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“Don’t be lookin’ at me like that… I can feel your look.”

Inglourious basterds_wallpaperPulp Fiction_wallpaper Language as a facilitator of conflict in Tarantino’s films

Nelson Mandela once said, “If you talk to a man in a language he understands, that goes to his head. If you talk to him in his own language, that goes to his heart.”[1] The definition of language in this sense is broad. There is the obvious verbal definition, but language also encompasses gestures, demeanor, and body language. In general, one of the main uses of a language is to express oneself and to establish a sense of identity; our languages and their mannerisms are perhaps the most definitive explanation of our heritage. Thus, when someone communicates to us in our own language, it is an indication of respect towards our culture and customs and simultaneously creates a greater connection than simply communicating in a language we understand. In a similar fashion, when someone communicates to us aggressively in our own language a multitude of conflict is created because of the impact of the language choice. Mandela’s perceptions of language are displayed readily in Quentin Tarantino’s films. Characters interact with each other through different forms of language and conflict is created through the use, and even the misuse, of these languages.

Inglourious Basterds is an interesting film in that language plays such a major role in its success. The characters speak four different languages throughout the film and much of the movie is subtitled. It seems odd that a movie that requires us to read the majority of the time would be so successful. However, the use of so many languages paired with the backdrop of the deadliest war in modern history is the canvas for the creation of conflict that drives the film and hooks its audience. Multilingualism versus a lack of multilingualism facilitates much of the conflict in the movie. When multilingual characters speak to others in their maternal language it “goes to their heart” and they are more easily manipulated. When characters that speak one language attempt to communicate in another but fail, their failures lead to the development of conflict as well. The definition of language beyond the spoken form is also important in Inglourious Basterds. We cannot truly be considered multilingual if we know how to speak a language, but do not know how to communicate it. There are nuances, gestures, and mannerisms of language that are equally important to its portrayal as its spoken form. Thus, even when characters verbally speak the same language, they may still face a language barrier that, in some instances, leads to violence and death. Thus, foreign languages in both their spoken and unspoken forms create plot-driving conflict in Inglourious Basterds.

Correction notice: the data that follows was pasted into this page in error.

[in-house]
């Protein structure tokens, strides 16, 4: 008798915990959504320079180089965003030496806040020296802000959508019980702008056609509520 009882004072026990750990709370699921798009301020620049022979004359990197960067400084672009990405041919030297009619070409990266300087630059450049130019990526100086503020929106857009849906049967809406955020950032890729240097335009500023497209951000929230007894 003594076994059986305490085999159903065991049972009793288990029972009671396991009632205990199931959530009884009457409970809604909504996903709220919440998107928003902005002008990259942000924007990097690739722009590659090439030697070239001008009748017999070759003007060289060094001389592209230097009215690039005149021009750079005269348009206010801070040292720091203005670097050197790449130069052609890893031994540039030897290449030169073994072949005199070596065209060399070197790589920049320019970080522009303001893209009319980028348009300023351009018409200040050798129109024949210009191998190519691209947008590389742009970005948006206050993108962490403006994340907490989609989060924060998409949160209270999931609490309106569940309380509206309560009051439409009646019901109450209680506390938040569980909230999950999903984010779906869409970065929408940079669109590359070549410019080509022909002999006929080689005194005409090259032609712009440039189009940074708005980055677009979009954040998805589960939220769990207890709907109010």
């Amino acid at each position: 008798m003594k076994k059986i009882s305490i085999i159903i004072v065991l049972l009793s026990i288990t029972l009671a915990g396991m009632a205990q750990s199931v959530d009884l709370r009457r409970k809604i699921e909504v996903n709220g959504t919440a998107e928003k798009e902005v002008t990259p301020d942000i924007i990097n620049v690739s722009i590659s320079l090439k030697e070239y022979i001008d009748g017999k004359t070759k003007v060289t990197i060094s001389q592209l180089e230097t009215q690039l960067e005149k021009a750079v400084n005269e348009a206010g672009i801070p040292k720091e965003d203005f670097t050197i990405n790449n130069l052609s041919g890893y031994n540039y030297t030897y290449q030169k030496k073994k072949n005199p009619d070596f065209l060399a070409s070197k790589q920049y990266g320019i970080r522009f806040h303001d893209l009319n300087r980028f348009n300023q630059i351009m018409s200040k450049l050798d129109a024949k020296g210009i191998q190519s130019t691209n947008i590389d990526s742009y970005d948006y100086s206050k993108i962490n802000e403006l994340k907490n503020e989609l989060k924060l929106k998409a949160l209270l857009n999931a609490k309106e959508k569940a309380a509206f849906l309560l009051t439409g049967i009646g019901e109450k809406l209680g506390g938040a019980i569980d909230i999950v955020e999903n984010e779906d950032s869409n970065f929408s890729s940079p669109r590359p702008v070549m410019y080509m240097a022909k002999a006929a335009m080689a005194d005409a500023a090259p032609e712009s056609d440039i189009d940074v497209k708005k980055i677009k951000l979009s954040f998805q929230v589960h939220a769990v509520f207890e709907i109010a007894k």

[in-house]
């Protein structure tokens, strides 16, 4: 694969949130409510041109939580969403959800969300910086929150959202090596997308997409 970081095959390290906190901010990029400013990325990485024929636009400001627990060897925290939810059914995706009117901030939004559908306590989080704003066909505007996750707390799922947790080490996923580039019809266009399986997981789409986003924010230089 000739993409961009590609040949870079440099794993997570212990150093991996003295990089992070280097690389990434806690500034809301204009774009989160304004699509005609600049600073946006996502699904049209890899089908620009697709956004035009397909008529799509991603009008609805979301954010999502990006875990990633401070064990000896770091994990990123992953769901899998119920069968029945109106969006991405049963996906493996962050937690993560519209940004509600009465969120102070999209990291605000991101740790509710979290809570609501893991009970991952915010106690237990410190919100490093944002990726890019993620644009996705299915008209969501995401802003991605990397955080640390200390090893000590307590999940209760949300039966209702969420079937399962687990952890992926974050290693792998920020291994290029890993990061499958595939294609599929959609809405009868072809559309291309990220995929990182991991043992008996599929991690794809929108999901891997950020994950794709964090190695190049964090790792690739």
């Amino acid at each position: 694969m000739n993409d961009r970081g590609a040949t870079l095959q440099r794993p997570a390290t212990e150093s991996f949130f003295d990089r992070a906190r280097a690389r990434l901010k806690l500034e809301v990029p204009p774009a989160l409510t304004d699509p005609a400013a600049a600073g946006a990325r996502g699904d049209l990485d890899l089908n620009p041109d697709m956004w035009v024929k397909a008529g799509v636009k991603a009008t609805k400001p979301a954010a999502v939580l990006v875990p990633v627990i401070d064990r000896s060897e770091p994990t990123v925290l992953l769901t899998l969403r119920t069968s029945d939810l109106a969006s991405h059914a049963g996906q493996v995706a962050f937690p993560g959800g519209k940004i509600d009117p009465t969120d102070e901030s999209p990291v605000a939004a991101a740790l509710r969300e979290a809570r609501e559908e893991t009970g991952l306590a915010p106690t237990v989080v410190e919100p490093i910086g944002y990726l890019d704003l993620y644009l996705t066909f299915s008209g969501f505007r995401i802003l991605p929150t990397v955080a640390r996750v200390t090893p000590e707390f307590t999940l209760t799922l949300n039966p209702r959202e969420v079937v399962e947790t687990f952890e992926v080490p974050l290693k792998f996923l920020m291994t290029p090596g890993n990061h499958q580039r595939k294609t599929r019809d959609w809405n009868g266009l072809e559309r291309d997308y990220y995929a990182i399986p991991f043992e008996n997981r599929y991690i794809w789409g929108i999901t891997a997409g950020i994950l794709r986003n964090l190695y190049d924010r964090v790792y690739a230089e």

The impact of language in Pulp Fiction is subtler than in Inglourious Basterds. Rather than an overarching theme of multilingualism versus a lack thereof, the conversations and body language found in “The Bonnie Situation” are catalysts for the development of conflict in the movie. When we watch Tarantino’s movies there are two aspects that stand out: violence and profanity. The use of taboo and/or profane language creates a multitude of conflict in Tarantino’s films, but particularly so in “The Bonnie Situation” of Pulp Fiction. Harvard professor and cognitive scientist, Steven Pinker explains that, “taboo words activate brain areas associated with negative emotion.”[2] This idea is key to understanding the conflict that is born from “The Bonnie Situation” and the conflict in many other Tarantino movies as well. When we hear taboo language, especially when it is directed towards us in a negative fashion, it sparks negative emotion, and conflict arises. For example, in Django Unchained when white slavers constantly refer to Django as “nigger” he is provoked to remember his, and his wife’s, time as slaves and his hatred towards the slavers escalates into a bloodbath at Candie Land. In contrast, as Dr. Shultz uses friendly, respectful language towards Django a partnership forms between the men because Django’s negative emotions are not provoked. This idea is also found in “The Bonnie Situation” of Pulp Fiction. Emotions are heated and tensions are high in this scene, and thus, taboo language is used extensively, which creates negative emotions and conflict that drive the rest of the film.

Initially, the essays in this portfolio seemed unrelated. One deals with the impact of language on the development of conflict and on the personalities of characters, while the other analyzes how conflict in one scene changes the dynamic of the rest of the movie. It became obvious, however, that the link between the two essays is different forms of language as facilitators of conflict in the films. Language is a powerful tool that can be used to provoke both negative and positive outcomes. At times a heightened skill in language is used to manipulate others, while at others simple word choice creates conflict within the movies. Language is a tool that we all possess, and although it seems simple, the way we utilize it has notable outcomes that are displayed readily in Quentin Tarantino’s films.


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